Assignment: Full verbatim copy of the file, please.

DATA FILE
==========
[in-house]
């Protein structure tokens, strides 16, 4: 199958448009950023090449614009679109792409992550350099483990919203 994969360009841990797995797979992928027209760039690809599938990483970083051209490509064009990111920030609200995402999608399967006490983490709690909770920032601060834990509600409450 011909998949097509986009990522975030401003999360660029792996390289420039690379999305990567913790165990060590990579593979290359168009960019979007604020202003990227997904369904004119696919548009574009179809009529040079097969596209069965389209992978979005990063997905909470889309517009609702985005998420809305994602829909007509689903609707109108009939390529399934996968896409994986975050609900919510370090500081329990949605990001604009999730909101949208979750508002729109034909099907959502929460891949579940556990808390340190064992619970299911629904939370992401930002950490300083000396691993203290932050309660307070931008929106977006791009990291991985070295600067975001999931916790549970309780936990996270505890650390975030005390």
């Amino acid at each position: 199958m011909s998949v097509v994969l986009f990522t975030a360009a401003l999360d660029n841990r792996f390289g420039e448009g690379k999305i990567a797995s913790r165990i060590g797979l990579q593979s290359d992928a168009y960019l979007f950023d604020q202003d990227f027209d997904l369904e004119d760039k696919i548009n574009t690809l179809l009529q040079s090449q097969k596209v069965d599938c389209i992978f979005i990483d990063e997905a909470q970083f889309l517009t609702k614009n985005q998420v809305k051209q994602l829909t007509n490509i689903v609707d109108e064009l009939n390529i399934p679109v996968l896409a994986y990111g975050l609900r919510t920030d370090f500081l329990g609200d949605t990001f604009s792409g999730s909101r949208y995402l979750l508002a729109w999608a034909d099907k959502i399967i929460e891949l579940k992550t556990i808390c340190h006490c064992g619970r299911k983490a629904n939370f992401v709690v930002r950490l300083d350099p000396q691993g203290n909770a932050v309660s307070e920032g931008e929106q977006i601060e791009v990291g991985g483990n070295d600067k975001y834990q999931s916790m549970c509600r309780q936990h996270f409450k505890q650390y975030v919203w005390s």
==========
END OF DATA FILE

[in-house]
């Protein structure tokens, strides 16, 4: 199958448009950023090449614009679109792409992550350099483990919203 994969360009841990797995797979992928027209760039690809599938990483970083051209490509064009990111920030609200995402999608399967006490983490709690909770920032601060834990509600409450 011909998949097509986009990522975030401003999360660029792996390289420039690379999305990567913790165990060590990579593979290359168009960019979007604020202003990227997904369904004119696919548009574009179809009529040079097969596209069965389209992978979005990063997905909470889309517009609702985005998420809305994602829909007509689903609707109108009939390529399934996968896409994986975050609900919510370090500081329990949605990001604009999730909101949208979750508002729109034909099907959502929460891949579940556990808390340190064992619970299911629904939370992401930002950490300083000396691993203290932050309660307070931008929106977006791009990291991985070295600067975001999931916790549970309780936990996270505890650390975030005390």
């Amino acid at each position: 199958m011909s998949v097509v994969l986009f990522t975030a360009a401003l999360d660029n841990r792996f390289g420039e448009g690379k999305i990567a797995s913790r165990i060590g797979l990579q593979s290359d992928a168009y960019l979007f950023d604020q202003d990227f027209d997904l369904e004119d760039k696919i548009n574009t690809l179809l009529q040079s090449q097969k596209v069965d599938c389209i992978f979005i990483d990063e997905a909470q970083f889309l517009t609702k614009n985005q998420v809305k051209q994602l829909t007509n490509i689903v609707d109108e064009l009939n390529i399934p679109v996968l896409a994986y990111g975050l609900r919510t920030d370090f500081l329990g609200d949605t990001f604009s792409g999730s909101r949208y995402l979750l508002a729109w999608a034909d099907k959502i399967i929460e891949l579940k992550t556990i808390c340190h006490c064992g619970r299911k983490a629904n939370f992401v709690v930002r950490l300083d350099p000396q691993g203290n909770a932050v309660s307070e920032g931008e929106q977006i601060e791009v990291g991985g483990n070295d600067k975001y834990q999931s916790m549970c509600r309780q936990h996270f409450k505890q650390y975030v919203w005390s």